"The Whole-Brain Child" by Daniel J. Siegel and Tina Payne Bryson offer practical strategies based on neuroscience to help parents navigate challenging behaviours. It emphasises the importance of integrating the different parts of the brain to promote emotional regulation and resilience in children. By understanding how the brain works, parents can implement strategies that promote healthy development and address explosive behaviours effectively.

Strategies and  Tips: 

When faced with after-school meltdowns or other explosive behaviours, it's essential for parents to remain calm and approach the situation with empathy and understanding. Here are three tips to help parents manage these challenging moments:

  • Understanding Sensory Needs: Recognize that sensory processing plays a significant role in your child's behaviour. Take the time to understand your child's sensory profile – their sensitivities, preferences, and thresholds. Observe what sensory inputs trigger meltdowns and what helps your child self-regulate. Create a sensory-friendly environment at home and school, minimising triggers and providing tools like movement, deep pressure, breathing games and exercises, fidget toys or noise-cancelling headphones.

  • Manage Your Own Sensory Processing: As a parent, managing your own sensory needs is crucial. Stay attuned to your own sensory sensitivities and stressors, especially during high-tension moments. Practice self-regulation techniques such as deep breathing or mindfulness to stay calm and composed when faced with explosive behaviours. Remember, your own regulation sets the tone for how you can support your child.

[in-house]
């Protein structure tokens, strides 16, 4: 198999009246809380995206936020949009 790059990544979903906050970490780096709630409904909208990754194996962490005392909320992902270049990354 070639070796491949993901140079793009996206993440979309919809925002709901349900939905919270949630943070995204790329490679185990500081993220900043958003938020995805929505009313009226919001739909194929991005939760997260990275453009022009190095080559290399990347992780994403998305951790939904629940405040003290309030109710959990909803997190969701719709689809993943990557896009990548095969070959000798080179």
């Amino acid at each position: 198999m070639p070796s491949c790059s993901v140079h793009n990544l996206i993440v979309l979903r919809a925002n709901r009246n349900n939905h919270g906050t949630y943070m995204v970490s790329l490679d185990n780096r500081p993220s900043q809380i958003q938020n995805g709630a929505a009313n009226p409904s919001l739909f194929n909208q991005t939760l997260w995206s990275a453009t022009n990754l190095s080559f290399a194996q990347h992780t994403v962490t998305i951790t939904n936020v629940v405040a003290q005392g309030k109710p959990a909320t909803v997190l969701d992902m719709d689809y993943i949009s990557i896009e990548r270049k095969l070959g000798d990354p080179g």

• Empower Your Child with Tools: Equip your child with strategies to manage their sensory needs and emotions. Teach them techniques like deep breathing exercises or taking sensory breaks when feeling overwhelmed. Encourage open communication about how they're feeling and what helps them feel better. By empowering your child with tools and coping mechanisms, you're fostering independence and resilience.

  • Validate Emotions: Acknowledge and validate your child's feelings, even if you don't agree with their behaviour. Let them know that it's okay to feel angry, frustrated, or upset, but also remind them of appropriate ways to express these emotions.

  • Collaborative Problem-Solving: Instead of resorting to punishment or power struggles, involve your child in finding solutions to the underlying issues. Take the time to listen to their perspective and work together to come up with strategies that address their needs while also respecting boundaries.

  • Create a Calm/Safe  Environment: Identify triggers that may contribute to your child's explosive behaviours and create a supportive environment that minimises these triggers. This could include establishing consistent routines, using visual aids for memory, providing sensory-friendly spaces, playing games that encourage connection & fun and teaching relaxation techniques such as deep breathing or mindfulness exercises.

Want to know more? Further Reading

Raising a Sensory Smart Child by Lindsey Biel and Nancy Peske

Understanding Your Child’s Sensory Signals by Angie Voss

The Explosive Child by Ross Greene

The Whole Brain Child by by Daniel J. Siegel and Tina Payne Bryson 

The Out-of-Sync Child by Carol Stock Kranowitz

No Longer A Secret by Lucy Jane Miller